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29.08.2012 Gambia

Gambia on edge amid executions of death row convicts

Jammeh dismissed concerns expressed by the African Union and rights bodies.  By Seyllou (AFP/File)
LISTEN AUG 29, 2012
Jammeh dismissed concerns expressed by the African Union and rights bodies. By Seyllou (AFP/File)

DAKAR (AFP) - Gambia's President Yahya Jammeh came under attack for sending nine prisoners to the firing squad, leaving the tiny nation jittery as another 38 convicts await execution in the coming weeks.

The 47-year-old former soldier, who seized power in a 1994 coup, dismissed concerns expressed by the African Union and rights bodies that had urged him not to carry out his plans. He executed a first batch of prisoners on Sunday night.

On Tuesday amid a chorus of calls to halt further killings, Amnesty International said many of the 38 people "at imminent risk of execution" had faced politically motivated charges and had not been given a fair trial.

"Amnesty International remains concerned that many inmates have been convicted after unfair trials where they have not had access to lawyers or an appeals process," said Paule Rigaud, Amnesty's deputy director for Africa.

"Some were sentenced after being tried on politically motivated charges and have been subjected to torture and other ill-treatment to force confessions."

He said in a statement that conditions on death row had reportedly become even worse in the past week with family members unable to contact those inside.

Gambia's interior ministry announced Monday that nine death row prisoners had been executed by firing squad the night before, a week after Jammeh vowed to carry out all death sentences by mid-September.

"We are absolutely dumbfounded by this news," said Alioune Tine of the Dakar-based African Assembly for the Defense of Human Rights.

"It is a case of madness at the head of a country, a paranoiac at the head of Gambia and that is dangerous for Africa," Tine said, calling for the "total isolation" of the Gambian leader.

One man and a woman who were executed were Senegalese citizens, and Senegal's President Macky Sall said he "deeply regrets" the killings.

"Macky Sall calls on Gambia to urgently suspend all executions," read the statement from his spokesman.

Another Senegalese citizen is still on death row in Gambia, which is surrounded by Senegal except for a strip of Atlantic coast.

Commonwealth spokesman Richard Uku said in a statement the executions were "a matter of grave concern" and urged the government of the former British colony, a member of the 54-state Commonwealth, to renounce its plans.

The European Union has also demanded "an immediate halt" to the executions as did the US.

"The United States calls on President Jammeh to immediately halt all executions in order to review all of the Gambia's capital cases," State Department spokeswoman Victoria Nuland said in a statement.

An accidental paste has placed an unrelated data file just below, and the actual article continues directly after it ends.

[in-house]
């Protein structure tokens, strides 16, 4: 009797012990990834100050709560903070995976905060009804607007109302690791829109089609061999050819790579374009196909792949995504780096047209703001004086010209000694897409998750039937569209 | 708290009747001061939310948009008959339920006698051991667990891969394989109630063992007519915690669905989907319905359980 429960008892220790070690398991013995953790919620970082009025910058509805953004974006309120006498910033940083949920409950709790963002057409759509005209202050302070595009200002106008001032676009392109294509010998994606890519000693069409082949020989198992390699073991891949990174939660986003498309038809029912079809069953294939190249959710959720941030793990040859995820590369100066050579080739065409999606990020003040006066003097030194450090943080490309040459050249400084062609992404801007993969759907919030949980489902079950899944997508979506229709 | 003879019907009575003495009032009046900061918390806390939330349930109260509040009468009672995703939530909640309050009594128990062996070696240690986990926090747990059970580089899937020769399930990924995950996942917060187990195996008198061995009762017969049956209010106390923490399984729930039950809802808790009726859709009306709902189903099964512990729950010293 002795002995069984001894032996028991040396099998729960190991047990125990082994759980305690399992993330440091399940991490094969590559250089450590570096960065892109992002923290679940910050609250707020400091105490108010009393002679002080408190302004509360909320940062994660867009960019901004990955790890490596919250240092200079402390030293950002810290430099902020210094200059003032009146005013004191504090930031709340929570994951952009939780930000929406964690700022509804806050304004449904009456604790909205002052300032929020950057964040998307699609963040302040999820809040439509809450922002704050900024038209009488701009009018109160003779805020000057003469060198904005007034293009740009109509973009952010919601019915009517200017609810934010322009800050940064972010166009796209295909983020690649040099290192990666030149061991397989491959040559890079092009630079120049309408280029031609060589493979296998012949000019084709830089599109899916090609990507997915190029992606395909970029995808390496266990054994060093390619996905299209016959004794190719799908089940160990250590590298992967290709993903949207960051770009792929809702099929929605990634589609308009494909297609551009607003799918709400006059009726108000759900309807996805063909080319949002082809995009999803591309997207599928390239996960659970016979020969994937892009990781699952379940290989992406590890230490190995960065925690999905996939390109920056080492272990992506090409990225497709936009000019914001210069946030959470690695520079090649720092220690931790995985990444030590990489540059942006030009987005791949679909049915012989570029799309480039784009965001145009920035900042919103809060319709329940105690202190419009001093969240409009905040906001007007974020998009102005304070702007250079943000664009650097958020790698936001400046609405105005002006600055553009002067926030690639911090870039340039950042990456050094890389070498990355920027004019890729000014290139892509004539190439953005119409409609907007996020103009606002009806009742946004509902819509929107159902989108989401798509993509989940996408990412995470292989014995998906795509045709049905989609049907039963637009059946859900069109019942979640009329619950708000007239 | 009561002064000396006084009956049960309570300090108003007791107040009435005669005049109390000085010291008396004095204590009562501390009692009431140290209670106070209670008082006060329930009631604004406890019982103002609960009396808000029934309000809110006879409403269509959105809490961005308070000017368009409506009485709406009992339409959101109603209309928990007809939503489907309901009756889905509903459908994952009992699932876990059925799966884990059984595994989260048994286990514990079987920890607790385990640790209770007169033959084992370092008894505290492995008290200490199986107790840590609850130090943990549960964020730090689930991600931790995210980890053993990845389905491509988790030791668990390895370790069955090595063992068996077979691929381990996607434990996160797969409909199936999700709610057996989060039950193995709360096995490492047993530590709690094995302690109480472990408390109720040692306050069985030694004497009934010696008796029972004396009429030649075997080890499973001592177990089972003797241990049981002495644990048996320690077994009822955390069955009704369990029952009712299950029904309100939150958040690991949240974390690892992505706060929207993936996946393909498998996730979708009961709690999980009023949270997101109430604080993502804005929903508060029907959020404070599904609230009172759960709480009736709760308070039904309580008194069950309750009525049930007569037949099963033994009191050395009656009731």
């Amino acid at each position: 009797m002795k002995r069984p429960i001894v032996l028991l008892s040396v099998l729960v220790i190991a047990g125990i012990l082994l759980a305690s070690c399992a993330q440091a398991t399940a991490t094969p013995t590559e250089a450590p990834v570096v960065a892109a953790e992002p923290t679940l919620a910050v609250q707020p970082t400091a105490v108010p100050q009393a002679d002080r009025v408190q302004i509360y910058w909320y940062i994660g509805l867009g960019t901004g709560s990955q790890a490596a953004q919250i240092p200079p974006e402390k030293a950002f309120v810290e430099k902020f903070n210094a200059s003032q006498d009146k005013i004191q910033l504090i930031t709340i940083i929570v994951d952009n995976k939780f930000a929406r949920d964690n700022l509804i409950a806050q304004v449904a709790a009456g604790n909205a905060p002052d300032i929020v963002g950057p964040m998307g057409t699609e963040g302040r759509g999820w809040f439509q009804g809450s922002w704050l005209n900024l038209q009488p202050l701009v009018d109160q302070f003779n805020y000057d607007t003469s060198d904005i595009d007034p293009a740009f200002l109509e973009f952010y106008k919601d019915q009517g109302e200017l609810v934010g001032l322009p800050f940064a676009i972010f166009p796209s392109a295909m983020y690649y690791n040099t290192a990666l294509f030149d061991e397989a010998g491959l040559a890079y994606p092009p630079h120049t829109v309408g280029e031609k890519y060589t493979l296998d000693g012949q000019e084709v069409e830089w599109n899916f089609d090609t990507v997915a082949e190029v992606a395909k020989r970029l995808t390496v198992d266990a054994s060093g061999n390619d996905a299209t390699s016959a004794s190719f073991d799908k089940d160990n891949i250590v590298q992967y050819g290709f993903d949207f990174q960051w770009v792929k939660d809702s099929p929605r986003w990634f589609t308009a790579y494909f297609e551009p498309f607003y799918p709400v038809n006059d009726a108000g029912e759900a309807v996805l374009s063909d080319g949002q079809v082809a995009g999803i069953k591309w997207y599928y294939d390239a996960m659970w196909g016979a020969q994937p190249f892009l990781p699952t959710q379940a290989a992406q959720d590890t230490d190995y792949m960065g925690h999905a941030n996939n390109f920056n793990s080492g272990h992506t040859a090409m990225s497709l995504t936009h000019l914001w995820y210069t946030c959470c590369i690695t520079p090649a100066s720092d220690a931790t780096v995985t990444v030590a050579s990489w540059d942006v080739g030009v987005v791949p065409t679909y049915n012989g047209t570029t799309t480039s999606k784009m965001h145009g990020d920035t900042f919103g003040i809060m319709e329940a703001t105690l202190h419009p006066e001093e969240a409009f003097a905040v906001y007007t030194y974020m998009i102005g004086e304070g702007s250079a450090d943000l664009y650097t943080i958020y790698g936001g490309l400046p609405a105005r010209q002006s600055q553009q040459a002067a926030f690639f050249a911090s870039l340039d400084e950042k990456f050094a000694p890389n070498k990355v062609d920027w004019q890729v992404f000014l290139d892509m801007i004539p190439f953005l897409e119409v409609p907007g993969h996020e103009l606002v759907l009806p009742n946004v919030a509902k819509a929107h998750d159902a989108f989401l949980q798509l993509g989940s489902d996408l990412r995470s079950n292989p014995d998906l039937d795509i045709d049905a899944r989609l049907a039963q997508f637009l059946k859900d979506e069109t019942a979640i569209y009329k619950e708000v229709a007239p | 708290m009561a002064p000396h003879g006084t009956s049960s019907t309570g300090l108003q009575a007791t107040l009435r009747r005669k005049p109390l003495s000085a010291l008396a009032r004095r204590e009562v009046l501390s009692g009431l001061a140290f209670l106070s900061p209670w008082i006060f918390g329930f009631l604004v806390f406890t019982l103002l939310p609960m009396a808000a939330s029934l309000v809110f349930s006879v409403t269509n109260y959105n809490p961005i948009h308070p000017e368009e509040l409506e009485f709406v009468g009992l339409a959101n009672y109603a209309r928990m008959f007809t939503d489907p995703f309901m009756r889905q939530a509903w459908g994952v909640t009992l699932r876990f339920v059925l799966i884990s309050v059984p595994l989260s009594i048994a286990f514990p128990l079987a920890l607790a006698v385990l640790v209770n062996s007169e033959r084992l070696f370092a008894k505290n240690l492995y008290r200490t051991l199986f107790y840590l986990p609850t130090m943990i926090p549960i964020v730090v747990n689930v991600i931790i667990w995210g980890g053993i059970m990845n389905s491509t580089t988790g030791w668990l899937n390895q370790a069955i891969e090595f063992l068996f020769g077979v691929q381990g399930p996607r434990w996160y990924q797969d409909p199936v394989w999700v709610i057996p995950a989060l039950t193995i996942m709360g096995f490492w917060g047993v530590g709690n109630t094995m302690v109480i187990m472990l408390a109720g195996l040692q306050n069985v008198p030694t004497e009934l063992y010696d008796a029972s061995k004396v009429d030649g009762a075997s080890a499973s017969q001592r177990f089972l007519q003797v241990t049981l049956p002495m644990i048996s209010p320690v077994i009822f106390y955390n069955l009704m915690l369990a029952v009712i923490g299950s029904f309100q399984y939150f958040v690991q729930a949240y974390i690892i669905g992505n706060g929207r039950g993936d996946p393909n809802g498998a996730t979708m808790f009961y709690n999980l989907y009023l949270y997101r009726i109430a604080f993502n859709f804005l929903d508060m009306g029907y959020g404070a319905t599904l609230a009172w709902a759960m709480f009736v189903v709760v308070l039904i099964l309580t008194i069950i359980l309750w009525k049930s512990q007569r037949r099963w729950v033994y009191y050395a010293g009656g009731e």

"The United States is greatly concerned by the government of the Gambia's execution of nine death row inmates," Nuland said.

"We condemn the lack of transparency and haste under which these executions were effected and the apparent lack of due process in the proceedings leading to these death sentences," she said.

The opposition Party for Democracy and Progress in Gambia denounced the executions as a "senseless" act Tuesday and called on Jammeh to step down.

Jammeh, who has woven an aura of mysticism around himself, dressing in billowing white robes and always clutching his Koran, is accused of ruling the tiniest nation on the African mainland with an iron fist.

The west African nation of 1.7 million people survives mostly off tourism, luring sun-worshipping Europeans to its sweeping, palm-fringed coastline, and agriculture.

The president's feared plain-clothes security officers could be seen on the streets of Banjul on Tuesday, and tension was palpable among citizens who were afraid to talk about the executions.

In a televised address to mark Muslim feast of Eid al-Fitr this month, Jammeh said: "By the middle of next month, all the death sentences will have been carried out to the letter."

The regime of the man who says he can cure AIDS is often pilloried for human rights abuses, extra-judicial killings, torture and muzzling journalists.

Many top officials have found themselves charged with treason, often related to coup plots which observers have said are a sign of paranoia by Jammeh, who won a fourth term in office in November 2011.

Last year eight military top brass, including the former army and intelligence chiefs and the ex-deputy head of the police force, were sentenced to death for treason.

Prior to Sunday, the last official execution in Gambia was in 1985 and Amnesty International had considered Gambia to be among the 22 of Africa's 54 states that had in practice abolished capital punishment.

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